It's okay. It definitely isn't Her Royal Spyness series. At least I don't think so; I'm not going to listen to any more.
This installment has A LOT of characters, at times I had a hard time keeping up. The mystery was bizarre and I still am having a hard time figuring out what happened, or more likely why. The mystery aside, I enjoyed getting to know the main characters better, and the side stories were fun - birthday dinner at his sister's house was very funny, his bread and butter cases were good too. The author's style (I know who it is...) is very descriptive without being to wordy.
I'm not sure I like the narrator. I liked him more in Cuckoo than in this book. Don't hate him either.
I will read the next book if there is one. Worth listening to again.
This is a sad but triumphant story about a sad state of affairs all over the world. Little children from desperately poor families selling their daughters and sons into slavery. Maybe they were deceived, maybe they knew full well what was going to happen to their offspring. The end was hopeful but I would have liked a few paragraphs on what happened.
The author was kindly vague about the sex, but sex is the purpose of this practice so it had to be there.
Credit worthy, though the price was perfect.
I wanted very much to like/love this book. I didn't, I may return it for my credit though I cannot get my time back. I kept turning it off but after all the great reviews I thought it might ends up better - what was I missing? switching it back on. I never gave up but should have.
It has a great story idea. The opening, particularly once they got to the museum, is very well done. Most of the rest of the book I found incredible repetitive and overwritten. The author uses seven descriptive terms rather than choosing the best. The protagonist often walks around dazed, confused, blasted out of his mind, stoned out of his mind, and did I mention dazed and confused? It is hard to believe that someone this drug- and alcohol-addicted could make it to the age of 27 or 30 able to function in his job and without the people around him noticing. I wanted to send him to rehab.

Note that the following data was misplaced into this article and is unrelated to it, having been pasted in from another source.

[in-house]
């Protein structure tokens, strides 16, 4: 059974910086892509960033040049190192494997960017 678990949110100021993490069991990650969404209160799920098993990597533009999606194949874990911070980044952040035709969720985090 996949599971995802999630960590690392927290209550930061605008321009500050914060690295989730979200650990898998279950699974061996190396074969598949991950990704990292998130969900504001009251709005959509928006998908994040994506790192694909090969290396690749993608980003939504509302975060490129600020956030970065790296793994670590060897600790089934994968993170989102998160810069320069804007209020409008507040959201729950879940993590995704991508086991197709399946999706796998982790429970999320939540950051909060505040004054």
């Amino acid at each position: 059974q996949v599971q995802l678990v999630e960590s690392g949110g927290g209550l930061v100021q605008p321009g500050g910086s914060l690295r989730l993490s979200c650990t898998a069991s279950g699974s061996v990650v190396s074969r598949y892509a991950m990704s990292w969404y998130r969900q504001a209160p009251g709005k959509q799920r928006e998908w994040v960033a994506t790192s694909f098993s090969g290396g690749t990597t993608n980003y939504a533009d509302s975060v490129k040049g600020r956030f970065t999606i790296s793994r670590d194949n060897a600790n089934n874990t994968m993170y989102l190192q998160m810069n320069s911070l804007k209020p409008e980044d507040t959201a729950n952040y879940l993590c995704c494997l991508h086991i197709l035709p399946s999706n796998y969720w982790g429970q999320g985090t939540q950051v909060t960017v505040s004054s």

There is some good in the book, certainly. Boris is a great character and David Pittu does such a good job with him.
I feel the book is at least half again as long as it should have been. How many detailed and exhaustive scenes of teenage boys getting blasted, stoned and drunk do we need to convey this part of the narrator's life? It just goes on and on. I wondered if I needed rehab after listening to this.
Some reviewers referred to the author rehashing old story lines, but I found it somewhat helpful since the series started - how many years ago? The 'soft porn' that is also frequently referred to was pretty annoying - filler I agree. I have not heard any of the Lord John books outside of this series so it was nice to hear and learn more about him and his side of the family. I liked getting to know William better - but - as another reviewer put it - he really needs to grow up - then he is just gone. The end was exciting though a good deal of that was filler too - obviously not the last book in the series. Three of the story lines just ended so I found that very frustrating.
Of course I will listen to the next book but I sure hope Diana ties it in a bow and calls it done. I can always go back and revisit my old friends.
This was more of a bio of Michael Hess than about his birth mother and her search for him. I felt deceived.
First - the narrator is horrible. Second, I don't mind some hot consensual romance and but abuse is over the top. I won't be downloading the rest of this book, nor any of the others.